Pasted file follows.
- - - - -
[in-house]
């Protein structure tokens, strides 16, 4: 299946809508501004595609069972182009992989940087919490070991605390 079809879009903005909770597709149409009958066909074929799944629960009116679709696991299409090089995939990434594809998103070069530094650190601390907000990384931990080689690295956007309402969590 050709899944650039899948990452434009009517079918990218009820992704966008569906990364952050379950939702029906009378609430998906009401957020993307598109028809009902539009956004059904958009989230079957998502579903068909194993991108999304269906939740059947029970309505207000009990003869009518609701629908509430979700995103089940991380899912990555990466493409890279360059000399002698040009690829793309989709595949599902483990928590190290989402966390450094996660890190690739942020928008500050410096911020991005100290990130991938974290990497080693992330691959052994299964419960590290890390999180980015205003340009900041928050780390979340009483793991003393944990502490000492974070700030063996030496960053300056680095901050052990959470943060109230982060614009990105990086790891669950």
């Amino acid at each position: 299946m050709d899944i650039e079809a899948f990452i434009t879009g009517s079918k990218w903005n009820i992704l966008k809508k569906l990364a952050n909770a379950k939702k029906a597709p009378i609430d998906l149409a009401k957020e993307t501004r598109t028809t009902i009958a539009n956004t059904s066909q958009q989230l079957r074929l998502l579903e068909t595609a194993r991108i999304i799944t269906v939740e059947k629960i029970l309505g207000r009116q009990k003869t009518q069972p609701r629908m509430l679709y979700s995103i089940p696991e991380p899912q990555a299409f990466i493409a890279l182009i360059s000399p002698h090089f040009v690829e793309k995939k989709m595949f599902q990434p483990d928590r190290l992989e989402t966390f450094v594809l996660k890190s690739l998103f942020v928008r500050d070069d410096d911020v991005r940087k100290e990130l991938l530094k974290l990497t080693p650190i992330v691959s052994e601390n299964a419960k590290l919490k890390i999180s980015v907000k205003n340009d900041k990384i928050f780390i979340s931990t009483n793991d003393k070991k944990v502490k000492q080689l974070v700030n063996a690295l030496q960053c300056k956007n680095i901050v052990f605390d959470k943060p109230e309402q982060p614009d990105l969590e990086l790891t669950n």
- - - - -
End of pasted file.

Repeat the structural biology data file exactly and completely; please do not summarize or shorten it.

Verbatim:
[in-house]
């Protein structure tokens, strides 16, 4: 299946809508501004595609069972182009992989940087919490070991605390 079809879009903005909770597709149409009958066909074929799944629960009116679709696991299409090089995939990434594809998103070069530094650190601390907000990384931990080689690295956007309402969590 050709899944650039899948990452434009009517079918990218009820992704966008569906990364952050379950939702029906009378609430998906009401957020993307598109028809009902539009956004059904958009989230079957998502579903068909194993991108999304269906939740059947029970309505207000009990003869009518609701629908509430979700995103089940991380899912990555990466493409890279360059000399002698040009690829793309989709595949599902483990928590190290989402966390450094996660890190690739942020928008500050410096911020991005100290990130991938974290990497080693992330691959052994299964419960590290890390999180980015205003340009900041928050780390979340009483793991003393944990502490000492974070700030063996030496960053300056680095901050052990959470943060109230982060614009990105990086790891669950």
């Amino acid at each position: 299946m050709d899944i650039e079809a899948f990452i434009t879009g009517s079918k990218w903005n009820i992704l966008k809508k569906l990364a952050n909770a379950k939702k029906a597709p009378i609430d998906l149409a009401k957020e993307t501004r598109t028809t009902i009958a539009n956004t059904s066909q958009q989230l079957r074929l998502l579903e068909t595609a194993r991108i999304i799944t269906v939740e059947k629960i029970l309505g207000r009116q009990k003869t009518q069972p609701r629908m509430l679709y979700s995103i089940p696991e991380p899912q990555a299409f990466i493409a890279l182009i360059s000399p002698h090089f040009v690829e793309k995939k989709m595949f599902q990434p483990d928590r190290l992989e989402t966390f450094v594809l996660k890190s690739l998103f942020v928008r500050d070069d410096d911020v991005r940087k100290e990130l991938l530094k974290l990497t080693p650190i992330v691959s052994e601390n299964a419960k590290l919490k890390i999180s980015v907000k205003n340009d900041k990384i928050f780390i979340s931990t009483n793991d003393k070991k944990v502490k000492q080689l974070v700030n063996a690295l030496q960053c300056k956007n680095i901050v052990f605390d959470k943060p109230e309402q982060p614009d990105l969590e990086l790891t669950n």